Go with the Lava Flow

There’s a gravel road that cuts through El Malpais National Monument where searchers strap on backpacks and blow-up sleeping pads to hike 2700 miles from New Mexico to Canada on the Continental Divide.

Barefoot and TBD on the Continental Divide Trail

Barefoot and his wife who hasn’t picked a pass-thru name yet, sold their business in Seattle to figure out what was next in their lives. With three girls launched and work on hold, what was their new purpose? They’d walk 15 miles a day for at least the next 6 months, starting in Lordesburg, New Mexico, through Colorado, Wyoming and Montana to their final destination in Alberta Canada where one of their daughters would drive 8 hours to pick them up. Hopefully they’ll have figured it out by then.

Bundle up when the sun goes down

Life basically flows from today to tomorrow to next season cause that’s how we engineered it. We can see the wrinkles settling in to our fingers and thumbs and the back of the hands. It’s impossible to ignore when everyday we are typing out the stories of how we are trying to go off script, not yet ready to settle into predictable patterns but accepting our limitations, no longer able to see endless possibilities.

Life on the road

Claudia from Germany is traveling with her husband and dog for 365 days from Utah to Florida, where she has always dreamed of living. Kids are gone, five BR house sold and everything they thought they needed stuffed into a 40 foot 5th wheel towing a storage unit behind, for the 75 foot triple tow. They are 3 months in, she doesn’t love his driving but that’s what a few puffs of medical marijuana are for.

Salmon in the high desert

We’re six weeks into what might be a 20 week journey. Blogging is our way of capturing our adventures so that when Sheri has lost the rest of her mind, Eric can reprise the James Garner role in The Notebook, recalling times of exploration and experience. It’s already working, as we were in Albuquerque just 3 years ago and couldn’t recall the 5 days we spent there until we re-read the blogs and it came flooding back like it was yesterday.

The world’s happiest Ranger

In the old days we traveled with the weather, seeking out favorable climate with potentially interesting adventure. This trip we bought into the post-Covid reservations required world and lost the spontaneity and curiosity of going with the flow. Passing a sign for El Malpais National Monument, we took an impromptu detour to the visitor center where Ranger Roslyn asked us if we could stay, cause it would be well worth it.

Sandstone sculpture

El Malpais is the Badlands of New Mexico, home to towering red rock formations, yellow sandstone cliffs and black lava fields. Instead of a night in a full hook up county park in Gallup where we’d likely scan for over the air TV and go to the Native American flea market in the morning, we took Ranger Roslyn’s map and her enthusiastic recommendation to camp in the National Conservation Area. This is her first permanent station after five years in the volunteer corps. Leaving her hometown of Scranton, PA, she worked parks from Ohio to Washington and now, in her late twenties is telling lava stories in west central New Mexico.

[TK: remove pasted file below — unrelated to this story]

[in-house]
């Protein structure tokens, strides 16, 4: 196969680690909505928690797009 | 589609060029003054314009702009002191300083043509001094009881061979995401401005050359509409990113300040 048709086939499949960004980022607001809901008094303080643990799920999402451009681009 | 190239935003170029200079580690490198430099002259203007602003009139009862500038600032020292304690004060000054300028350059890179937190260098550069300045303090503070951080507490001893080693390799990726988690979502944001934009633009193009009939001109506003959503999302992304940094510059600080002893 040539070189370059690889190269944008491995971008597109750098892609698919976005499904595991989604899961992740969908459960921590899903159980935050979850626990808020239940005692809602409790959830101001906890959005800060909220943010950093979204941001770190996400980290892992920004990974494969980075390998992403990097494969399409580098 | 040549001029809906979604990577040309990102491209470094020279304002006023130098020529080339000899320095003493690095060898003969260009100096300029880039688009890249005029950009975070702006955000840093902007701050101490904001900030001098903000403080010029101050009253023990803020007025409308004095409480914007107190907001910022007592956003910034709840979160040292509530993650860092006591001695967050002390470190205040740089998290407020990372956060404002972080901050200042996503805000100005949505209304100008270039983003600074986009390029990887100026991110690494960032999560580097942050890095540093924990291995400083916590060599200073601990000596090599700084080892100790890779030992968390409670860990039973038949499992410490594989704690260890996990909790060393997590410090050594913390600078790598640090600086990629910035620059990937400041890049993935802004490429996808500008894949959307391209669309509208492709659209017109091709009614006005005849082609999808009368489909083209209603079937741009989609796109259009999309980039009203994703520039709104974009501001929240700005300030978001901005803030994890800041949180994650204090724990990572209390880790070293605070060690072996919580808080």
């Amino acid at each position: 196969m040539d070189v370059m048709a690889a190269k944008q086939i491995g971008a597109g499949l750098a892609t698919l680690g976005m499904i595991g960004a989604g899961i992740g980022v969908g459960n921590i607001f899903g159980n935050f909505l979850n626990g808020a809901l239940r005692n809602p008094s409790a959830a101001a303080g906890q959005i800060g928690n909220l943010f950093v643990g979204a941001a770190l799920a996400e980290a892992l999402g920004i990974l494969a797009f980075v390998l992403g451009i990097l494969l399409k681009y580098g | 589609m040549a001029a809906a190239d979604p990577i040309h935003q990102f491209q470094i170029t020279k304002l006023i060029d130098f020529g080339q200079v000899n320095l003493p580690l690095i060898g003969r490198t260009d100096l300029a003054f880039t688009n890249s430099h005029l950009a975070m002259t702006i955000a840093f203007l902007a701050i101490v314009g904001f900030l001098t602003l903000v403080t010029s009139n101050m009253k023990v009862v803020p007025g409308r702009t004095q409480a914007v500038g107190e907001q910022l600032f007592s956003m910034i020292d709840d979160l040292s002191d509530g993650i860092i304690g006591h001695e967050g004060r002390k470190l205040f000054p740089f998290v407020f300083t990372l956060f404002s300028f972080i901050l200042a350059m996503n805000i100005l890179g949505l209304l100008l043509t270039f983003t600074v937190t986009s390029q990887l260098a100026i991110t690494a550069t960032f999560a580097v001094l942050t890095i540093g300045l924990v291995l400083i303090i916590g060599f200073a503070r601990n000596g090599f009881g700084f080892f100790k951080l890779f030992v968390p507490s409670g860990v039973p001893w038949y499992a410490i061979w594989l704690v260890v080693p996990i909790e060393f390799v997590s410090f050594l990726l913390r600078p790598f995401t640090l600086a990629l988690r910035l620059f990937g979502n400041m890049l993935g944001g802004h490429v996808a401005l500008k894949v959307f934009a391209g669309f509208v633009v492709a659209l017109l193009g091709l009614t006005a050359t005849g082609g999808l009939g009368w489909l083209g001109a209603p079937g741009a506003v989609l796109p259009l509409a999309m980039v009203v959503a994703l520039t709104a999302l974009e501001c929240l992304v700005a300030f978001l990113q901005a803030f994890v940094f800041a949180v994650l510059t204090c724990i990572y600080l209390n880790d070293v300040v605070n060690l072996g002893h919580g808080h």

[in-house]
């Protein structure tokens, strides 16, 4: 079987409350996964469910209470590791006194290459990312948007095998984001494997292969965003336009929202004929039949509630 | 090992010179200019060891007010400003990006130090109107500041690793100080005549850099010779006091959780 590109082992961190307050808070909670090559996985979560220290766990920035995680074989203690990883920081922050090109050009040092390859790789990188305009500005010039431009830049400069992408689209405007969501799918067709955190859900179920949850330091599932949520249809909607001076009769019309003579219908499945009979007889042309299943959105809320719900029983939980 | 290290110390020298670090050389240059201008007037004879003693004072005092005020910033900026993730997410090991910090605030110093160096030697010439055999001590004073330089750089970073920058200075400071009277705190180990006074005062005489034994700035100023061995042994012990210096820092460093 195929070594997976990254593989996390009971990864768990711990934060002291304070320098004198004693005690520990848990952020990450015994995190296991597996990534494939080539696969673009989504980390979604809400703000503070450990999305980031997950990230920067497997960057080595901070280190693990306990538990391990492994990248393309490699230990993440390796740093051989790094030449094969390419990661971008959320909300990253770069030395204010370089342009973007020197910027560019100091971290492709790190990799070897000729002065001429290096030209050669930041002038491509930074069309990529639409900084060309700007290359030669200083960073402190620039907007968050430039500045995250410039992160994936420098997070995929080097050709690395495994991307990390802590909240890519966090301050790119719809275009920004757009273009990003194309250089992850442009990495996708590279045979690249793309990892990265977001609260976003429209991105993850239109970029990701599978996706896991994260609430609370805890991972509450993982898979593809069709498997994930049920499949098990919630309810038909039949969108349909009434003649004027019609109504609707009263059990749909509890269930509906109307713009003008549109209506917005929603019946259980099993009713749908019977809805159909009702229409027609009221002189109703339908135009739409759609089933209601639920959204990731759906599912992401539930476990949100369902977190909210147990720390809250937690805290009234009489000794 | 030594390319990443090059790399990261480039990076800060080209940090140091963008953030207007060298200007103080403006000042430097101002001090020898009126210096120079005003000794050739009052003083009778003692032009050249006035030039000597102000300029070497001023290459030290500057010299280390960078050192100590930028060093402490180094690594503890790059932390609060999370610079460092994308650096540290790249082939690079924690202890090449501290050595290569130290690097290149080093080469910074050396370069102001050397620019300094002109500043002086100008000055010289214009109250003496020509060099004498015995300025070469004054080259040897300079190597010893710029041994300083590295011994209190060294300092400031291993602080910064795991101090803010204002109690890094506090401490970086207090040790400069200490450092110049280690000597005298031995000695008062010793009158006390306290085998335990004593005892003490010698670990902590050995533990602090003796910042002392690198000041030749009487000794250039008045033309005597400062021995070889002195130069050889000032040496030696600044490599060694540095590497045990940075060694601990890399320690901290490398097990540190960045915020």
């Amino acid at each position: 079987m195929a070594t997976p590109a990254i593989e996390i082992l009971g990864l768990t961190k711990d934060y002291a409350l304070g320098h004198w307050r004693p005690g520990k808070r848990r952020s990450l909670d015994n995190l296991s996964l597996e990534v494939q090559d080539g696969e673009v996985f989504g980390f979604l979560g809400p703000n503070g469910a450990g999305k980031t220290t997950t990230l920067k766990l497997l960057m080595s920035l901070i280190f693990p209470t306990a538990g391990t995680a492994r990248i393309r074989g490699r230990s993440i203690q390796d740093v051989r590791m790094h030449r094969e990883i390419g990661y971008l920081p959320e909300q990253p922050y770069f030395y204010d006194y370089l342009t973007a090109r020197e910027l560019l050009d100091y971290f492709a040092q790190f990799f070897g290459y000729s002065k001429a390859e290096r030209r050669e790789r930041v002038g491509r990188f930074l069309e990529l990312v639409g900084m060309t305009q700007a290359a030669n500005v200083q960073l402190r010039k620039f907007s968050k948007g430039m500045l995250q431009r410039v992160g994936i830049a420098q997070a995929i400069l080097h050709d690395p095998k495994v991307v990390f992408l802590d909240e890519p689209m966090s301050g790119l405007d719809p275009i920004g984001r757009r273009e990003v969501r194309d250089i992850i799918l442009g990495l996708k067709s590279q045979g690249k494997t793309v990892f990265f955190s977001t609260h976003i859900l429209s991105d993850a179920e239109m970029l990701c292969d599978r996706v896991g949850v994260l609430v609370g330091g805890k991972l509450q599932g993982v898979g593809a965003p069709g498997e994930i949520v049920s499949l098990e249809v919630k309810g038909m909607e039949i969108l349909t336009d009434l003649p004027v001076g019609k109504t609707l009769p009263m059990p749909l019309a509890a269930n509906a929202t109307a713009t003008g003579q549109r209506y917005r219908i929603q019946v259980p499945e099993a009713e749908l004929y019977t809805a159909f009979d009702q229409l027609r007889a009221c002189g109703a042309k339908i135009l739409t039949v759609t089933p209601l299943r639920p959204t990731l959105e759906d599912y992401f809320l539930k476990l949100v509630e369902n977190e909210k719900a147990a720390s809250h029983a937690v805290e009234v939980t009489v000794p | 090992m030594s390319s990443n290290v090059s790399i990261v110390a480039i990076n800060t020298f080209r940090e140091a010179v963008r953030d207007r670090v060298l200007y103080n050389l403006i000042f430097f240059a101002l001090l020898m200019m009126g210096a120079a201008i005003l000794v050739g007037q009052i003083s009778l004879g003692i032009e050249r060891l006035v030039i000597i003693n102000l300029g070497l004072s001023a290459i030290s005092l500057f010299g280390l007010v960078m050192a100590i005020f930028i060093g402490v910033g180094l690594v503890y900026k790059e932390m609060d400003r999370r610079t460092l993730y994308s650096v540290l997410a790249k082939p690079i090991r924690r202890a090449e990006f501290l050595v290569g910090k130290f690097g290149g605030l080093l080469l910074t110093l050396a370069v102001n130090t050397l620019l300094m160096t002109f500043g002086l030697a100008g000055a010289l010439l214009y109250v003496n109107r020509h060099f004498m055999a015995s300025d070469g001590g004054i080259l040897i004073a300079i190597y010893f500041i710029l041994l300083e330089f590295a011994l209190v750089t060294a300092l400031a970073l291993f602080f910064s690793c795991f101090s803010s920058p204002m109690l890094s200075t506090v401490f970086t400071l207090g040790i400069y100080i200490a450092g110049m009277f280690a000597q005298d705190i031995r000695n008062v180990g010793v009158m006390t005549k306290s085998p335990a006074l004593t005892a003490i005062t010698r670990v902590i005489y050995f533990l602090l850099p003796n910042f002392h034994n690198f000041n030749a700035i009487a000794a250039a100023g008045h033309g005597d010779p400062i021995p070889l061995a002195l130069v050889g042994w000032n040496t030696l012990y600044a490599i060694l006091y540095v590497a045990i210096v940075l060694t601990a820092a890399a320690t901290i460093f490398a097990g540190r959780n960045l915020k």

A lava field in New Mexico

Boss pulled Roxie south along the eastern edge of the monument. The enormous lava field on the west, long cooled some 39 hundred years ago butted up against the base of the sandstone cliffs on which we drove. Making the most of our unplanned excursion, we hiked the monuments best features, sandstone and lava fields. At 7200 feet of altitude, even moderate hikes took on new challenges.

Boondocking in the moon light

Near the southern boundary of the monument into Bureau of Land Management Conservation land. The dirt road provided no opportunity to turn around should it have been a mistake. About three miles down the road, a patch of dirt near an abandoned water well gave us just enough room to swing around and park on the side of the road.

El Malpais National Monument

The abandoned well is a landmark on the Continental Divide hike which is how we met the couple on their way north. Other than their brief company, the land was desolate. We set up camp and prepared dinner on the outside kitchen as the temperature dropped and the sun set. No electrical hook up. No water hook up. No bath house. No neighbors. No safety net. No civilization. Just us on a dirt road running in to a canyon valley. Maybe this is what we were looking for, or at least what we needed now.

A road into BLM

Being alone in the wilderness at night casts its own unique emotional feel of beauty and terror. Nothing in suburbia prepares you for such alone-ness. Everything in modern entertainment reminds you that terrible things lie in wait in the dark. The reading light in Roxie is the only illumination in sight. The once picturesque mountains in the background have disappeared into black ink. Sounds you normally would not notice grab your attention when there is absolutely no background hum from society.

38 degrees as the sun rises above the ridge

It has been 2000 miles as the crow flies and closer to 3500 miles of road since we left Florida and for the first time, we are utterly alone in the wilderness. Closed up, Roxie held on to her heat until 3 AM. Eventually, the surroundings won out and we woke to ambient inside temperatures in the mid 30’s. It’s a new world of thin air and cold nights in the high desert of New Mexico.

Where’s Scurry?